address data gaps. They noted that intensive capacity development support
will need to be sustained to bolster ongoing reforms.

Directors concurred that Somalia’s external debt is unsustainable, and
supported the authorities’ continued efforts to make progress toward the
Heavily Indebted Poor Country (HIPC) initiative Decision Point. In this
context, Directors agreed that the macroeconomic and structural policies
outlined under the fourth SMP meet the policy standards associated with
upper credit tranche arrangements. Directors also welcomed the authorities’
intention to begin making token payments to the IMF in 2020, and stressed
that these should be very small given Somalia’s limited resources and
challenging circumstances. Directors considered that satisfactory
implementation of the SMP will help establish a track record and pave the
way toward arrears clearance and eventual debt relief under the HIPC
initiative. They recognized that this will also require the concerted
effort of the membership to mobilize the necessary financing for debt
relief, including to meet the costs for the Fund. To this end, they looked
forward to discussing possible financing options in the period ahead.


Somalia: Selected Economic and Financial
Indicators, 2015–22

(IMF quota = SDR 44.2 million;
Population: 14.2 million, 2018
estimate)

(Poverty incidence: 69 percent; Main
Export: Livestock)

Est.

Proj.

2015

2016

2017

2018

2019

2020

2021

2022


National income and prices

Nominal GDP in millions of U.S. dollars
1/

4,049

4,198

4,509

4,721

4,958

5,218

5,507

5,816

Real GDP, annual percentage change

3.5

2.9

1.4

2.8

2.9

3.2

3.5

3.5

Per capita GDP in U.S. dollars

310

313

327

332

339

347

357

368

Consumer prices (e.o.p., percent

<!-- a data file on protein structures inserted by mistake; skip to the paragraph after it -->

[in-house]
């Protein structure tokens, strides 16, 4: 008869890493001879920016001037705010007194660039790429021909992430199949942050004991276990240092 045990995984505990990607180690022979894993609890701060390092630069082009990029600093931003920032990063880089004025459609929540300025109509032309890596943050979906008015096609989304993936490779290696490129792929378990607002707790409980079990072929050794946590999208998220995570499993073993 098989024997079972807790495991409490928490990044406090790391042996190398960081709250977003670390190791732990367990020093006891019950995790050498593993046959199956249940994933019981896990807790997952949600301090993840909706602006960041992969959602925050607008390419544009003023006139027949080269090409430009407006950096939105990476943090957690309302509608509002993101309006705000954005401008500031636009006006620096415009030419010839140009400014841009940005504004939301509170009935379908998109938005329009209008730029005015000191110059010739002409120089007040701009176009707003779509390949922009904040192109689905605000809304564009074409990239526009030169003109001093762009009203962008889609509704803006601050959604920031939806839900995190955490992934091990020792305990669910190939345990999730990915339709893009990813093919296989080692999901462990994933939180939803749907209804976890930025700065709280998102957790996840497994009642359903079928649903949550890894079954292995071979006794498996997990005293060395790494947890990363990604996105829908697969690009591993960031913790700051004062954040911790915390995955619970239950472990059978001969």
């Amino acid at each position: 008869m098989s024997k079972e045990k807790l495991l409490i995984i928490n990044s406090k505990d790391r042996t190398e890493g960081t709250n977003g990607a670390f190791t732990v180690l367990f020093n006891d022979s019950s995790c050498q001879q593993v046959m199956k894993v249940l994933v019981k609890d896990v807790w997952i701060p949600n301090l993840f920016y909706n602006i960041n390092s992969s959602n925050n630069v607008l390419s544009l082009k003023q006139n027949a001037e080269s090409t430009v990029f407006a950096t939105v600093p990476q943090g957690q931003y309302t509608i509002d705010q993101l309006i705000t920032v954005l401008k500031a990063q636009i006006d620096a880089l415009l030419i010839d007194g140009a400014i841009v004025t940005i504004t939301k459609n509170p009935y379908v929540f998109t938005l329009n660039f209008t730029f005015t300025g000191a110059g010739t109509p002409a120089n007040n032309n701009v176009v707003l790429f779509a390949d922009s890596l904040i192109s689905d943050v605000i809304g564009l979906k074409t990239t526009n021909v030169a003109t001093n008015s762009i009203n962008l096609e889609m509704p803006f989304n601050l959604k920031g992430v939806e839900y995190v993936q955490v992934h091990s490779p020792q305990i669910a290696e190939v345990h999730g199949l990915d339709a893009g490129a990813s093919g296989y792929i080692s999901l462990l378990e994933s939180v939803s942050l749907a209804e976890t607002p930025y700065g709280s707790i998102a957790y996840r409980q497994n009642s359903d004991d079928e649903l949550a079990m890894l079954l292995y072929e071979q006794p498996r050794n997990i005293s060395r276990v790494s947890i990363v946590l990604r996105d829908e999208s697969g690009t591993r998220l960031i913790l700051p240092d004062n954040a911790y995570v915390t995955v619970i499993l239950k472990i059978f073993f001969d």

change)

0.3

1.2

6.1

3.2

3.0

2.7

2.3

2.2

(Percent of GDP)


Central government finances 2/

Revenue and grants

3.5

4.1

6.0

5.7

6.9

7.2

7.4

7.7

of which:

Grants

0.7

1.4

2.8

1.8

3.0

2.9

2.9

2.8

Expenditure, of which:

3.3

4.1

6.6

5.7

6.9

7.0

7.2

7.5

Compensation of employees 3/

1.3

1.3

2.8

3.0

3.2

3.3

3.4

3.5

Purchase of non-financial assets

0.1

0.2

0.1

0.2

0.5

0.4

0.4

0.3

Overall fiscal balance

0.0

0.0

-0.6

0.0

0.1

0.2

0.2

0.2

Drawdown of government deposits

0.0

0.0

0.7

0.1

0.0

0.0

0.0

0.0

Overall balance, net

0.1

0.0

0.1

0.2

0.1

0.2

0.2

0.2

Stock of domestic arrears

1.7

1.8

1.5

1.5

1.3

1.1

0.8

0.6

(Millions of U.S. Dollars)


Central bank summary balances

Foreign assets (gross)

68.6

60.9

89.2

118.9

Gross reserves of the central bank

42.6

41.8

48.1

51.1

Net foreign assets, excl. IMF 4/

21.6

21.6

24.0

26.2

CBS liabilities to government

7.2

5.4

29.3

39.5

(Percent of GDP)

Balance of payments

Current account balance

-6.0

-9.4

-9.0

-8.3

-8.3

-8.0

-8.0

-8.9

Trade balance

-72.8

-74.5

-80.5

-73.7

-72.6

-71.1

-71.4

-70.6

Exports of goods and services

25.6

25.4

22.1

25.9

26.8

26.5

26.2

27.0

Imports of goods and services

98.5

99.9

102.6

99.6

99.4

97.6

97.6

97.6

Remittances

32.9

32.5

31.5

29.2

28.8

29.1

29.3

28.8

Grants

34.9

33.3

40.8

36.9

36.3

34.7

34.7

33.7

Foreign Direct Investment

7.4

7.9

8.2

8.6

9.0

8.9

9.0

9.0

External debt

108.2

105.3

103.3

99.5

99.5

99.5

99.4

99.3

Market exchange rate
(SOS/USD, e.o.p.)

22,285

24,005

23,605

24,475

Sources: Somali authorities; and Fund
staff estimates and projections.

1/ There has been a significant
downward revision to GDP compared to

the last staff report that affects all
ratios to GDP.

2/ Budget data for the Federal
Government of Somalia. Fiscal
operations are recorded on a cash
basis. GDP data cover the entire
territory of Somalia.

3/ Increase in compensation of
employees in 2017 reflects the bringing
onto budget military spending related
to the loss of an

off-budget grant.

4/ Program definition per TMU ¶9.




[1]

Under Article IV of the IMF’s Articles of Agreement, the IMF holds
bilateral discussions with members, usually every year. A staff
team visits the country, collects economic and financial
information, and discusses with officials the country’s economic
developments and policies. On return to headquarters, the staff
prepares a report, which forms the basis for discussion by the
Executive Board.


[2]

At the conclusion of the discussion, the Managing Director, as
Chairman of the Board, summarizes the views of Executive Directors,
and this summary is transmitted to the country’s authorities. An
explanation of any qualifiers used in summings up can be found
here:

http://www.imf.org/external/np/sec/misc/qualifiers.htm

.


IMF Communications Department
MEDIA RELATIONS

PRESS OFFICER: Wafa Amr

Phone: +1 202 623-7100Email: MEDIA@IMF.org

@IMFSpokesperson